The collapsing variant is characterized by segmental global mesangial consolidation and loss of endocapillary patency in association with extracapillary epithelial hypertrophy and/or proliferation.

The tip lesion variant is characterized by at least one segmental lesion involving the tip domain, the portion of the glomerular tuft juxtaposed to the tubular pole, with adhesion or confluence of podocytes with parietal of tubular cells at the tubular lumen or neck.

The cellular lesion shows podocyte hyperplasia, endocapillary proliferation occluding lumens with or without foam cells and karyorrhexis. This FSGS subtype is the least common variant.

The perihilar variant shows segmental sclerosis and segmental obliteration of capillary loops with matrix increase near the hilum. Perihilar FSGS is a typical injury associated with obesity and reduced kidney mass.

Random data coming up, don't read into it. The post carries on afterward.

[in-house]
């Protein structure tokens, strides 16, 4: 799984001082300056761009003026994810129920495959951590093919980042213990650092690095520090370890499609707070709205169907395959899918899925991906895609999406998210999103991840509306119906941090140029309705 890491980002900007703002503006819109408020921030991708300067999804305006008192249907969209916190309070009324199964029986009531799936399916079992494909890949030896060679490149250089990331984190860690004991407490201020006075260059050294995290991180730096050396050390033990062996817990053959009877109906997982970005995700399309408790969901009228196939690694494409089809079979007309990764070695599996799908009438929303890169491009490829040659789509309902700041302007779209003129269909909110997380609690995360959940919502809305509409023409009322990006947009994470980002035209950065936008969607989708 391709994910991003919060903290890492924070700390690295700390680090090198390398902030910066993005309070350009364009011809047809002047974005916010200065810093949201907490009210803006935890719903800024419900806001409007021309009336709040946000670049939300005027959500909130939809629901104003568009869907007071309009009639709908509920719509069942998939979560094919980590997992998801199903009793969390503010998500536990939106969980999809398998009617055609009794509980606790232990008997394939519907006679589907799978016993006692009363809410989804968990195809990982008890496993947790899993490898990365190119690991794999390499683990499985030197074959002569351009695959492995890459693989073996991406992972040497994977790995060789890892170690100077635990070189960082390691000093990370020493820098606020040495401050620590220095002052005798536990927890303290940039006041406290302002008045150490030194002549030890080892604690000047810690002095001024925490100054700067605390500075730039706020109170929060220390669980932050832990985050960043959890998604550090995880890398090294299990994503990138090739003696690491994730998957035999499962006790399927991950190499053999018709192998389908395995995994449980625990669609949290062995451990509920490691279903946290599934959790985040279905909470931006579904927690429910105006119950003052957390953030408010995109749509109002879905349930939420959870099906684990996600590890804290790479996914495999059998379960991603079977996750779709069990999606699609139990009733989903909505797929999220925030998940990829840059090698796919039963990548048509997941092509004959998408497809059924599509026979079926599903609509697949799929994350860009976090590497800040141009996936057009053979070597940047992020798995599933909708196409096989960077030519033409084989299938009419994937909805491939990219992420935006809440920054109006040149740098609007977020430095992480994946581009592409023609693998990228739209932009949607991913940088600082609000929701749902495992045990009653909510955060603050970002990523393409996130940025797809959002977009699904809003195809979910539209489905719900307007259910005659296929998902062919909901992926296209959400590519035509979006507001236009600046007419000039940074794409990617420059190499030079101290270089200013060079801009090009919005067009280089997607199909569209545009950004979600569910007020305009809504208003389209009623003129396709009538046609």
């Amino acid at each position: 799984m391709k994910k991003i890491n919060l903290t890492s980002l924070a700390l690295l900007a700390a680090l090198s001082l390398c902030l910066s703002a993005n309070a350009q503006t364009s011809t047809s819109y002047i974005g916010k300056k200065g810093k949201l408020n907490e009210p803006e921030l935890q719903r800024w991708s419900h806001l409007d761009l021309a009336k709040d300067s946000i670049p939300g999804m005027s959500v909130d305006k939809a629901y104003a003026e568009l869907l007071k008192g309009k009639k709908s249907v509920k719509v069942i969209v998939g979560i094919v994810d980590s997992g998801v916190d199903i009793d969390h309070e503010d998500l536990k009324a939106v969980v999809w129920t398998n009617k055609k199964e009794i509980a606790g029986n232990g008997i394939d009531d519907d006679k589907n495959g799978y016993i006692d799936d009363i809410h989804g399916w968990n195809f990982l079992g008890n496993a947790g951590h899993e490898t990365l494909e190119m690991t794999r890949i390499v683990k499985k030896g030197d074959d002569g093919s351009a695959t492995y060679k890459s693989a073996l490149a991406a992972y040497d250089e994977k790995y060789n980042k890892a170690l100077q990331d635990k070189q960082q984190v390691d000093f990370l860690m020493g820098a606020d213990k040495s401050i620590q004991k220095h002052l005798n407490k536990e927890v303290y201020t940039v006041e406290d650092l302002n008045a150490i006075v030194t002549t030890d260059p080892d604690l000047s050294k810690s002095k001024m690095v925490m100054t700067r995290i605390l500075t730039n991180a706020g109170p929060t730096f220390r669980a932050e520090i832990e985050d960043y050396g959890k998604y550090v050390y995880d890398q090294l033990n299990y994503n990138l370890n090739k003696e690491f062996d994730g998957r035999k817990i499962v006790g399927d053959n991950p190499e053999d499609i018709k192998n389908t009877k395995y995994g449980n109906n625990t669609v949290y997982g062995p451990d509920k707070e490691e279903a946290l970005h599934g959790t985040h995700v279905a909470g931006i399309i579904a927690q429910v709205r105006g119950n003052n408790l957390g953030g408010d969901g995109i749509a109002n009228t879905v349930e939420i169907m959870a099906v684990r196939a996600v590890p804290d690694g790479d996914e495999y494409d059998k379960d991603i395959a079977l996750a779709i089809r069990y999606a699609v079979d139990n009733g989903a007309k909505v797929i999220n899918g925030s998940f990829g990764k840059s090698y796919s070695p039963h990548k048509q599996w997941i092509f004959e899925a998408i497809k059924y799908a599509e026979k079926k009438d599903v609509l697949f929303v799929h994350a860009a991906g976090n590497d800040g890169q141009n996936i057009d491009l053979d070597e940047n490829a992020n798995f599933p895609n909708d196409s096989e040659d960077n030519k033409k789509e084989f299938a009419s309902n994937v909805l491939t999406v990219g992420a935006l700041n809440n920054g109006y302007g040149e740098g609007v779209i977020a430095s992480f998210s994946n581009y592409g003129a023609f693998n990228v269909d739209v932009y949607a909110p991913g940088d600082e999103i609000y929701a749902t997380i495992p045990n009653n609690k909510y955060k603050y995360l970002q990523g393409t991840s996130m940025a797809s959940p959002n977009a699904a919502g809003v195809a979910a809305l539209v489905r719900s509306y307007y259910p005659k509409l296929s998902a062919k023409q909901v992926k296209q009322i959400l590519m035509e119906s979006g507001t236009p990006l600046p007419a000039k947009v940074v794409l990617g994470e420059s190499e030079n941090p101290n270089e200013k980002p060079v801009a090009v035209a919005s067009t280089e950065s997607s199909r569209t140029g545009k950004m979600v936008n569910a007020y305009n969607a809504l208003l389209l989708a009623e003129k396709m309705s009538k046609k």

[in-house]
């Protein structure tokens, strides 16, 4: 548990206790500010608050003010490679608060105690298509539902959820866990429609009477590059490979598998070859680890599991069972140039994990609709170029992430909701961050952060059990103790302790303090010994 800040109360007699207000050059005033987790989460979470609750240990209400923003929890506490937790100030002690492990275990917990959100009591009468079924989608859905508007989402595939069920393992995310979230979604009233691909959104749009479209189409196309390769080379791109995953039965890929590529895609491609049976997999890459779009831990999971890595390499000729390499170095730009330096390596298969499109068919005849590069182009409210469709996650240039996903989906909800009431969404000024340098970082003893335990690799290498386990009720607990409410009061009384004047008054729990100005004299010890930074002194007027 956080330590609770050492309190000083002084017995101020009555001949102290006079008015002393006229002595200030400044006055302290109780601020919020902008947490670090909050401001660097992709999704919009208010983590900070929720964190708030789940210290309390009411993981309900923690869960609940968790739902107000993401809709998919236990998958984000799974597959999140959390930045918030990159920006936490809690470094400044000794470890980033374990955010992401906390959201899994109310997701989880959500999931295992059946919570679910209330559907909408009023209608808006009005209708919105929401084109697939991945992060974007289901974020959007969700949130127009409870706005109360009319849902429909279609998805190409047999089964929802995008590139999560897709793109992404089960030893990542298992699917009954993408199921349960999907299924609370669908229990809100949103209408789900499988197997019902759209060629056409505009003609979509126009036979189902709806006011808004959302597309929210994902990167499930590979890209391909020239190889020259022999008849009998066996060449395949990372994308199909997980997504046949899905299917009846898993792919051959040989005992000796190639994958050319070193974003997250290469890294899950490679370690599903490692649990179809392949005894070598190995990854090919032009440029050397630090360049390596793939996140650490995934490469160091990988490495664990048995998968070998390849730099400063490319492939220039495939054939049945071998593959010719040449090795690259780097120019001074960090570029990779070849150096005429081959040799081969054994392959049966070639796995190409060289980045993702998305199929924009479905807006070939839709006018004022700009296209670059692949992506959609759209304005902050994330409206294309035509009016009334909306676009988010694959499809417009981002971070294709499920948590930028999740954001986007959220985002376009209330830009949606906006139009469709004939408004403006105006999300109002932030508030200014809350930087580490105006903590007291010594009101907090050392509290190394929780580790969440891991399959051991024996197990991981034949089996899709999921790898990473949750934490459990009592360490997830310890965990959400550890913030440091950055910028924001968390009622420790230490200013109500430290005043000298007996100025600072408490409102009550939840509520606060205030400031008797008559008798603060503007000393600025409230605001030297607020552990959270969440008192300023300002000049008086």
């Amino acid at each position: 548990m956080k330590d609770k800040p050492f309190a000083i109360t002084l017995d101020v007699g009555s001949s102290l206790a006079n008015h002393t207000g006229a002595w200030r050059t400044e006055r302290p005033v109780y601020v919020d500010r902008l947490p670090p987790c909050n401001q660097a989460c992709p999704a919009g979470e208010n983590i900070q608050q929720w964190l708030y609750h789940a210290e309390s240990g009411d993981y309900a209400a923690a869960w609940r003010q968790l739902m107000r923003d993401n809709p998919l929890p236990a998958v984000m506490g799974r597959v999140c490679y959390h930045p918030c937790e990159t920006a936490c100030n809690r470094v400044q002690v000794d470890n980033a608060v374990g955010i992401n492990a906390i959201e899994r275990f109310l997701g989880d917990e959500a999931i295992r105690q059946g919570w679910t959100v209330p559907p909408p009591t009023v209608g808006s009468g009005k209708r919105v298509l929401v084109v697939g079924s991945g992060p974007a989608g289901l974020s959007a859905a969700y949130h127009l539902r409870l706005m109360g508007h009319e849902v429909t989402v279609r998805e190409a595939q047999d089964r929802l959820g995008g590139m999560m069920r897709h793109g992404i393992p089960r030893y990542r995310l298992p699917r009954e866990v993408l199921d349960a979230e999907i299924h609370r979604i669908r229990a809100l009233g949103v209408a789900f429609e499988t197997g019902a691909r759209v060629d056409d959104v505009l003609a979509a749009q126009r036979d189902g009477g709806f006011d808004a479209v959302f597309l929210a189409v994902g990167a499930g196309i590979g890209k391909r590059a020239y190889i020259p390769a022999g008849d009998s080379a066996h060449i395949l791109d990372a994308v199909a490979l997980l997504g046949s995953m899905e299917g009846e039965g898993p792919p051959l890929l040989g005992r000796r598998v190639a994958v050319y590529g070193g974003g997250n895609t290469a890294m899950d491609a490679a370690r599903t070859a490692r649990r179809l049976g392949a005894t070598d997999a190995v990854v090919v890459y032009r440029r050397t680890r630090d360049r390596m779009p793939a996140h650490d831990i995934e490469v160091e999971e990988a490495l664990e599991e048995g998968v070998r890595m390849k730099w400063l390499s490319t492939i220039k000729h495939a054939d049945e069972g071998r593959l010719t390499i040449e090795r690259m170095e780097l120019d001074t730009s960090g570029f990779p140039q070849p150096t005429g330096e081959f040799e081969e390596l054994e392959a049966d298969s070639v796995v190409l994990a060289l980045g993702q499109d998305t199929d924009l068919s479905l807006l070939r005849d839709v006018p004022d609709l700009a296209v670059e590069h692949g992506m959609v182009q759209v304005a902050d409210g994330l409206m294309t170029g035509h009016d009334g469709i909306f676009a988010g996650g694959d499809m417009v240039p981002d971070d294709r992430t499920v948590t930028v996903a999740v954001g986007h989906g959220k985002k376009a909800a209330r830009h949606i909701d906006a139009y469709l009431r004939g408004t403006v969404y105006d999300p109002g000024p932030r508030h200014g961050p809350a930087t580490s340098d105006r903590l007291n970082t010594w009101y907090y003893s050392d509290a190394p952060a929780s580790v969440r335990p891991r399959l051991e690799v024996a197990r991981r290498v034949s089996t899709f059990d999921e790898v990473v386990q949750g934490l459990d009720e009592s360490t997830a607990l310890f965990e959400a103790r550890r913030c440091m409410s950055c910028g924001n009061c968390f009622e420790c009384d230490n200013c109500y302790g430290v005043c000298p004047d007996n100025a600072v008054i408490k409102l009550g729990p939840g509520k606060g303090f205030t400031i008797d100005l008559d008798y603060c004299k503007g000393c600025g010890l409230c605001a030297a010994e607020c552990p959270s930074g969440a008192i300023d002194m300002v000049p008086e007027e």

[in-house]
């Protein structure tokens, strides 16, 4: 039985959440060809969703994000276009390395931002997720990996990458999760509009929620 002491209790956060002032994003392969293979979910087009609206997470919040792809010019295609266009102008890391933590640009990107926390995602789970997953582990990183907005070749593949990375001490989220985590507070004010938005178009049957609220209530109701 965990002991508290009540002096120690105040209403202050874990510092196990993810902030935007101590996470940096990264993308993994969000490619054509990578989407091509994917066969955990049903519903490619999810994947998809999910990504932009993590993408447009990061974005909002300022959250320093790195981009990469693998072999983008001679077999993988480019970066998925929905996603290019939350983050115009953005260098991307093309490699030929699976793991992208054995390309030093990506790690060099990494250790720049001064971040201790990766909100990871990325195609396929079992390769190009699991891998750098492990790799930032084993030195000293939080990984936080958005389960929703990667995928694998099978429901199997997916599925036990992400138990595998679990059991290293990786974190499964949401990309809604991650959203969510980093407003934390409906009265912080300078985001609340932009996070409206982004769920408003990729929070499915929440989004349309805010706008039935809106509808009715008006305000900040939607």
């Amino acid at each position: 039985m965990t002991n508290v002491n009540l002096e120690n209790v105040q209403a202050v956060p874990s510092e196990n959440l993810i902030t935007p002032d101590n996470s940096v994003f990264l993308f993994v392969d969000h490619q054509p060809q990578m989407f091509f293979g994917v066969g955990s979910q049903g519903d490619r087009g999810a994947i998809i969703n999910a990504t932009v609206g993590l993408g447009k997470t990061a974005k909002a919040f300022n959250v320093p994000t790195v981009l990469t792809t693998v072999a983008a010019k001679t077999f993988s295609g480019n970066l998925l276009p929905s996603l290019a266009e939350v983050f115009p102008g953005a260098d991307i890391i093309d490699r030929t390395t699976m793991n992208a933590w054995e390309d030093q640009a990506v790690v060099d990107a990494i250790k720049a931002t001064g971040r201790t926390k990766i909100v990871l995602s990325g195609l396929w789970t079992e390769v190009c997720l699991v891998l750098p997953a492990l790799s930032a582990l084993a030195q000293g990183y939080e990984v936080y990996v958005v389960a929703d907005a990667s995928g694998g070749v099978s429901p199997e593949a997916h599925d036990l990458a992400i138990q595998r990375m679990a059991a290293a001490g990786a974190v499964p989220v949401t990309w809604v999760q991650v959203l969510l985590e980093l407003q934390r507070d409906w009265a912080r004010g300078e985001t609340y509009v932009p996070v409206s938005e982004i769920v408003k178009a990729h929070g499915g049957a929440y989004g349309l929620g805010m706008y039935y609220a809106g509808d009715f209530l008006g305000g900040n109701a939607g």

The NOS variant is also determined by segmental sclerosis not meeting the definition of other variants. It is the most common FSGS subtype and can be seen in both primary and secondary FSGS.


The natural course of disease progression in patients with FSGS varies with the underlying etiology. The severity of proteinuria (determined by urine protein-to-creatinine ratio or 24-hour urine collection) and hypoalbuminemia
can provide insights into the presumed cause (Figure 6.2). High-grade proteinuria and severe hypoalbuminemia are typically associated with primary FSGS. Other causes of FSGS can present with variable levels of proteinuria, usually slowly increasing over time.

Primary FSGS is characterized by sudden-onset nephrotic syndrome with heavy proteinuria. It is the most common cause of nephrotic syndrome in adults, representing 40% of cases, and the second most common cause in children.16 Its kidney pathology shows widespread foot process effacement.

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Apr 18, 2023 | Posted by in NEPHROLOGY | Comments Off on Focal Segmental Glomerulosclerosis